Things Were Better Before You Came is a true story about Walker's life, his adoption, his immense fear of rejection and discovering that God will never reject you.
I have to tell you - I have page after page of this book underlined. I related so well to each word he wrote.
As an adoptive mother, I saw my son in Walker's own self, and myself in the role of his mother. The main point I got: They did not speak the same language (figuratively) and had a hard time communicating with each other. I think my son and I are much the same and we, like Walker and his mother, show our love in different ways and it at times frustrated the other when we don't "get it."
I also saw much of myself in Doug Walker as well. He explains that he felt rejected by his adoptive mother after a callous, emotion-filled (and untrue) statement she uttered when he was a child. And as someone who does not know half of my biology, I can relate to that feeling of rejection. As he explains, it's not something you walk around with consciously. It's completely unconscious, it's buried and unrealized, but still there.
In the book, Walker explains that three single moments in his formative years led him on a path of feeling rejected - a comment from his mother at the age of 9, his mother's willingness to help him search for his birth parents at the age of 12 (he explains that he wanted his mother to be jealous and only want him for himself), and asking his mother if she loved him unconditionally (to which she responded as any mother would - "What did you do?").
Now - Walker is quick to point out that his mother always loved him and he never doubted that, but in his own mind her reactions were not what he wanted and therefore meant that she rejected him. He also says that their relationship is much better now and is healing...his mother had no recollection of even saying these things to him. It just goes to show that trivial things to us might be life-altering for others.
I did want to point out a few lines in the book that really spoke to me. Lest you think this book is only worth reading if you are adopted or an adoptive parents, let me assure you, anyone can benefit from this book. The rejection Doug Walker felt from his mother is something we all face at times in our life.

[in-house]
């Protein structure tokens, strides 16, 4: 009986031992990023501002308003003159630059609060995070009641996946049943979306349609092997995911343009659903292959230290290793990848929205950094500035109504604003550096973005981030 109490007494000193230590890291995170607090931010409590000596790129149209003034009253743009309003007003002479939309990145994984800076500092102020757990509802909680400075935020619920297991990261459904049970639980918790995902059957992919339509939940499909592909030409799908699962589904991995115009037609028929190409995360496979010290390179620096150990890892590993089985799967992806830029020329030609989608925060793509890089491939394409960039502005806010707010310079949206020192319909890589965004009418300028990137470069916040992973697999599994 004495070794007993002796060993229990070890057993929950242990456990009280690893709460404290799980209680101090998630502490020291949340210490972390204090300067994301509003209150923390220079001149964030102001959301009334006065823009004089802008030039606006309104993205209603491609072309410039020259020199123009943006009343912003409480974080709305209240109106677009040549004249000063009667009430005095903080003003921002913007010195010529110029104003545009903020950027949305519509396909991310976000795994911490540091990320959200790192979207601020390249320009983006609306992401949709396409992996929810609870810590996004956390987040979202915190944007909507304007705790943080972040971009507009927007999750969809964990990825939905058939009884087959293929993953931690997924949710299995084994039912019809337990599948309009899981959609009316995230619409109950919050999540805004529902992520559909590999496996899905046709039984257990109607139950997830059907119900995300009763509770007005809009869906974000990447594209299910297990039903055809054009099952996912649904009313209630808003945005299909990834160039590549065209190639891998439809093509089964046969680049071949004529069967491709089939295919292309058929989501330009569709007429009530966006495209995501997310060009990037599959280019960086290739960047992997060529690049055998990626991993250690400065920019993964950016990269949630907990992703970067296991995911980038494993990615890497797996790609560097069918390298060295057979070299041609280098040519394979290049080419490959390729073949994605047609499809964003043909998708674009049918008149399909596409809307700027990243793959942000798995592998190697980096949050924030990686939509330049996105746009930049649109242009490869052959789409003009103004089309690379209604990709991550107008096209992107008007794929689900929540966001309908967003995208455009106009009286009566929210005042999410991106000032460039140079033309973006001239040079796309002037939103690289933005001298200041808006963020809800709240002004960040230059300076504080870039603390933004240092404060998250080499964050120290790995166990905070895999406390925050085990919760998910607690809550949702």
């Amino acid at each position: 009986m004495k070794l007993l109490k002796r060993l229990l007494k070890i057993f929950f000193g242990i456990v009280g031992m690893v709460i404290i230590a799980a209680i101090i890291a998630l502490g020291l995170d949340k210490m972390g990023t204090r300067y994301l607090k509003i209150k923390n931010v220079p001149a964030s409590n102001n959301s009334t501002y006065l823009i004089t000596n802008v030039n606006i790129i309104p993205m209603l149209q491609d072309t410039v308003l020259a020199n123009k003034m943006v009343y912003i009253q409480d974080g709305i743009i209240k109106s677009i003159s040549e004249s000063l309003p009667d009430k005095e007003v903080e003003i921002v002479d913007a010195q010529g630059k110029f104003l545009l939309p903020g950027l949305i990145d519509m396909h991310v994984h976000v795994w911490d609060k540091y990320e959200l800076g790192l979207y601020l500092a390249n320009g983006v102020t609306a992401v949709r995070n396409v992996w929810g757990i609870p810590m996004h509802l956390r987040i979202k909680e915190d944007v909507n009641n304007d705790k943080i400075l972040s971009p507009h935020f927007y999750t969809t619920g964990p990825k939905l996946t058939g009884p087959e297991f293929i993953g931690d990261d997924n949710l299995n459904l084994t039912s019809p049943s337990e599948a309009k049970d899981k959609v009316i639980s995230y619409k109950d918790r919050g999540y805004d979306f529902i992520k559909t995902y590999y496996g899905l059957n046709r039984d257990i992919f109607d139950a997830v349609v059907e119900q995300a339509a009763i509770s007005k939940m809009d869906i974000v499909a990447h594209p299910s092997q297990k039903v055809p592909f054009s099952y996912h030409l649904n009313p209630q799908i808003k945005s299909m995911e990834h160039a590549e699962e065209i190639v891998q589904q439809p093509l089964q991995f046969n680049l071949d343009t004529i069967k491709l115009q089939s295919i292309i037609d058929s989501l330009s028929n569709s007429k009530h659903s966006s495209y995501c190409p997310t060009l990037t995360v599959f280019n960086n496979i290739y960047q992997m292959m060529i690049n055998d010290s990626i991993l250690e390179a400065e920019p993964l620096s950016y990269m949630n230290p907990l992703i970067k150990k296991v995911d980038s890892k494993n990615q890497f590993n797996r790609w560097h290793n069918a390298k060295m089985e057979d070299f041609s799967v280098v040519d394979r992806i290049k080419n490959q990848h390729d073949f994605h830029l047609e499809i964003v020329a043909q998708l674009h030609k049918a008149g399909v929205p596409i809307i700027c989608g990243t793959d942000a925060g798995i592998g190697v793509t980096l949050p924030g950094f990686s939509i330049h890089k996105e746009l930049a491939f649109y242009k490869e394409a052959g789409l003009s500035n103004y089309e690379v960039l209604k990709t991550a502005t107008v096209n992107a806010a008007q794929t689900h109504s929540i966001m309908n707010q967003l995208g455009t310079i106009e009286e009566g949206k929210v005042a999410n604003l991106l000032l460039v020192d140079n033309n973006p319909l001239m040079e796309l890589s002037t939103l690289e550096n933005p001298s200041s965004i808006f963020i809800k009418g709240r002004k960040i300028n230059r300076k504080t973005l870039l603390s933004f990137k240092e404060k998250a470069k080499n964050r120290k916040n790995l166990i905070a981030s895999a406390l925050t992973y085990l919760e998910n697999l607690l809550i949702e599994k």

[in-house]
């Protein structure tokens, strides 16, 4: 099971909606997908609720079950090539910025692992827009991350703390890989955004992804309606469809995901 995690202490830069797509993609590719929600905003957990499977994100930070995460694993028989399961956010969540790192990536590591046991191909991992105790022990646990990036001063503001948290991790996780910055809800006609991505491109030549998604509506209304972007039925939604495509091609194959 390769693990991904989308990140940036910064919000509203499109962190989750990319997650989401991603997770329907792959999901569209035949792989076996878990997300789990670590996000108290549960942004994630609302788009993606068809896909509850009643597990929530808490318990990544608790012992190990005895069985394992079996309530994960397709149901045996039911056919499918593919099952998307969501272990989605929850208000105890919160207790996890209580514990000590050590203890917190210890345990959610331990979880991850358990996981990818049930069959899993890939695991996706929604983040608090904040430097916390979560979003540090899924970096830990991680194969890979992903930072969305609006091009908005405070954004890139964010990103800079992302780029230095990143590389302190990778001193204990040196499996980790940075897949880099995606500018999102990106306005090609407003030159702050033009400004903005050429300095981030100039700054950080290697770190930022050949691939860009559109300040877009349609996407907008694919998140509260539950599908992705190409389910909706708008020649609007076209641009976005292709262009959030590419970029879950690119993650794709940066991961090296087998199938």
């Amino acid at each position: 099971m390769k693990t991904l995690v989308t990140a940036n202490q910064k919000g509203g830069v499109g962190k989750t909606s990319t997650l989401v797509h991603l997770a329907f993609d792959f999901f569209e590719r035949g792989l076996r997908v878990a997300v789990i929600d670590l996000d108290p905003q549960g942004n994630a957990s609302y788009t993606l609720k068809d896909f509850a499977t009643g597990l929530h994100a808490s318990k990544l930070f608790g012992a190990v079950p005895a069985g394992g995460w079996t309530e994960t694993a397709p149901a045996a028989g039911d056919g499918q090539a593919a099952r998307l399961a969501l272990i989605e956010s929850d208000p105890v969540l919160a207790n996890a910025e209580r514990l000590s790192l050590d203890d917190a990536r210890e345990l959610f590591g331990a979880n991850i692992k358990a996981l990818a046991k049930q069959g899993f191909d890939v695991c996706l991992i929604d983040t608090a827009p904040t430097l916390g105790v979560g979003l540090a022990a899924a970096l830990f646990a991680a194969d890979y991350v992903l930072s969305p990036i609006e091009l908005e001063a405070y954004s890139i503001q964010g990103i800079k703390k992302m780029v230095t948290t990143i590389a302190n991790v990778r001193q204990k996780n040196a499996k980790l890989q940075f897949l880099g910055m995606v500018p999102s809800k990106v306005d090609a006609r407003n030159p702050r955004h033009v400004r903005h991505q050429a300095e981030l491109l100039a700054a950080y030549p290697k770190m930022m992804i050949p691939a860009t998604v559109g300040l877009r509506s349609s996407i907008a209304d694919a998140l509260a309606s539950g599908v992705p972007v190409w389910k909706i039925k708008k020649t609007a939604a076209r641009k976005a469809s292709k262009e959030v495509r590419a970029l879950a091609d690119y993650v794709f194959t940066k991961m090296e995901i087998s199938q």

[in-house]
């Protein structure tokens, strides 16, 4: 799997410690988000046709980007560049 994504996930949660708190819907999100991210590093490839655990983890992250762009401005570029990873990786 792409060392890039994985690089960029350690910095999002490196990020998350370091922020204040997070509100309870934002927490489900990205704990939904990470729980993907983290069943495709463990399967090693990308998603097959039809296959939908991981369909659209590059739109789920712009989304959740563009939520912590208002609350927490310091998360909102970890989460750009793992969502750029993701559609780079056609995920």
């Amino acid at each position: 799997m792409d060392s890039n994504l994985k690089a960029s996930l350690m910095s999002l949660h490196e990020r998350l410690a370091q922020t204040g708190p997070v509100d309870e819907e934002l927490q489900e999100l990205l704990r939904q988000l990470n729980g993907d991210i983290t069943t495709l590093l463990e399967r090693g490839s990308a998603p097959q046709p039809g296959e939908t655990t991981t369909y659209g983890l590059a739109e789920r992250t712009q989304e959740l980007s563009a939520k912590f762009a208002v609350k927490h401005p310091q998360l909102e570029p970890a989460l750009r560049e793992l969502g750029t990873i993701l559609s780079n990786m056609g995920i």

Early in the book he says, "My existence, I believed, would only be validated by my performance." I think we all feel that way at some time or another. We all feel the need to prove ourselves. And that's really what the book is about. Learning that you ARE loved. Learning that no matter what, God loves you and Jesus died for you even though you were not worthy - and that no matter what you face in life, God is always there, always present, never rejecting.
He also says he came to this realization, "At that moment I realized her love for me is based on one simple truth: I am her son.Her jealously for me was not fueled by the knowledge that I have planted a successful church, that I have never been arrested, or that I have given her three grandchildren. She adopted me when I was a baby, and she continues to adopt me today. In the darkest moments of our relationship, this has always been true, even when I didn't feel it."
For me - this statement sums it up. As an adoptive mother, I don't love my child for the things he does or does not do. No, even as a preschooler, his choices don't always make me happy, and no, we do not see eye to eye on a lot of things and we likely will butt heads over many things for many years. But he is my son. I chose him. I love him and I adopt him daily as my son.
And God adopts us daily in spite of butting heads and arguing with him over things.
Things Were Better Before You Came is an amazing story of love, adoption, redemption, and unconditional love. I highly recommend it for all parents, all children, adoptive families and Christian families.
As of March 15, 2012, this book is $7.99 for Kindle.
Doug Walker visited my home church in March 2012 where he preached an amazing sermon on adoption and shared his own birth mother's story. He also shared how he and his wife have three sons - two are biological and one is adopted. While at our church he was selling copies of his book, which I promptly bought. I will tell you that this book had deeply affected me as a mother and as someone who understands underlying rejection issues. I want to thank Mr. Walker for sharing his story both from the stage and in his book.
Here is his sermon from his visit to our church:
AdoptionAcceptance&UnconditionalLove from Foothills Community Church on Vimeo.